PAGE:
Mr. Peter Ainsworth (East Surrey): I listened with interest to the previous debate about the problems of the health service in Birmingham. I have secured a debate on an issue that affects far fewer people, but is none the less creating acute anxiety in my constituency. I am grateful for the opportunity to return to the subject of Oxted and Limpsfield War Memorial hospital, which was last debated in the House on 1 July 1998, although I very much regret the need to raise the matter again.
The Minister will no doubt have read her brief on the issue, and will be aware of the hospital's history. She will be aware that it was the last war memorial hospital built in England, and that it was established by means of public subscription. The plaque at the entrance to the hospital was inscribed:
If the situation was bleak three years ago, it is now grim. This is a story of broken deadlines, broken promises and broken hopes. Let me remind the Under-Secretary of what the then Minister of State said on 1 July 1998. He said:
"I am advised that officials at the South East Regional Office of the NHS Executive are working closely with the Trust to ensure that the full business case for the new development should be received by June. It is anticipated that building work on the new site would hopefully start before the end of this year." Is the Minister still confident that a business case will be put in place by June? When does she think that the trust will be in a position to sign a contract with a nursing home partner? Will the Under-Secretary confirm that she remains hopeful that the building work on the new hospital will start this year? Will she give a categoric assurance that the Government remain committed to a replacement hospital in Oxted? That question must be asked because, as the Under-Secretary will know, the worst fears of many were confirmed on 6 February when the chief executive of the Surrey and Sussex Healthcare NHS trust suddenly announced that the hospital was to close without consultation. The reasons given were dilapidation and the safety of staff and patients. It was known eight years ago that the buildings were in poor repair. For eight years, local people have worried that, without major refurbishment or redevelopment, they would be left with nothing. I have to tell the Minister that the nothing option is not remotely acceptable to my constituents, who look to the Government to fulfil the promises that have been made.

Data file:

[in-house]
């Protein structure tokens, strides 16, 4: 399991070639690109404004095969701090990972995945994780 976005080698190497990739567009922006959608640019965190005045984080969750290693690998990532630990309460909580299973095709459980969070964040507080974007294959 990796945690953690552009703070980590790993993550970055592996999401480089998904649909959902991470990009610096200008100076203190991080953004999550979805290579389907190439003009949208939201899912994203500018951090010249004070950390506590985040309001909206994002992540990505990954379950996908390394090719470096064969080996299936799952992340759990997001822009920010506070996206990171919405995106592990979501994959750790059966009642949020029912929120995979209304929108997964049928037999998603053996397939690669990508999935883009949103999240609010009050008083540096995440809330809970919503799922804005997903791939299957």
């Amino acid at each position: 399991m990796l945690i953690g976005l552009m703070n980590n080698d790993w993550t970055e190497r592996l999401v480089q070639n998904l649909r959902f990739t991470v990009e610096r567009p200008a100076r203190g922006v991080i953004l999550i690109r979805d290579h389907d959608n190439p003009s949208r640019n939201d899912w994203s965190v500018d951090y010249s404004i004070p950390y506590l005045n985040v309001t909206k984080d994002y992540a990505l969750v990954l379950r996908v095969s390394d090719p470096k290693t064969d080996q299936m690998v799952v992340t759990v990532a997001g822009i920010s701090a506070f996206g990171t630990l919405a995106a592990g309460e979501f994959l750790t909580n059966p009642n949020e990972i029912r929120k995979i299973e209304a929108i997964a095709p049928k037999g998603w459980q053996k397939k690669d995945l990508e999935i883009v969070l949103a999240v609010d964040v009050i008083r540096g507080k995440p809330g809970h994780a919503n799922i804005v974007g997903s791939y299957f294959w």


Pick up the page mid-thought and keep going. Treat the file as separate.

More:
Without doubt, the appalling finances of the trust have been made worse by the extraordinary decision, announced a few weeks ago, to suspend the proposed merger of health services provided at Crawley and Redhill. It is difficult not to regard that decision, which is contrary to clinical advice and financial common sense, as anything other than a political scam. I will not go into that today, but I mention it because it places a further unexpected burden on an NHS trust that is already saddled with mounting debts, unacceptable waiting times and obligations that it is struggling to meet.
If the trust did itself no favours by announcing the closure in the absence of any positive news about the hospital's future, it compounded its reputation for poor judgment by attempting, against advice, to hold a public meeting to discuss its decision in the hospital building. Nothing could better illustrate how the trust so completely underestimated the passions that the plight
From that moment on, the 'meeting' degenerated into what could be termed farce if the subject had not been so important. Chaos, disarray, turmoil, confusion--anything short of an actual riot--are just some of the words I use to describe the scene."
"The time scale and detail of the re-provision depend crucially...on the planning decisions taken by Tandridge district council. The local authority will no doubt be mindful of the need for a rapid decision to allay the concerns of local people about the future of health services in the town."--[Official Report, 1 July 1998; Vol. 315, c. 336.] That last sentence seems like an attempt to shift the burden of responsibility on to Tandridge district council, but before the council can determine a planning application, it must receive it. Tandridge councillors have waited and waited to be given an opportunity to determine a planning application for a new hospital facility in Oxted, but none has been forthcoming. The leader of Tandridge district council, Councillor Gordon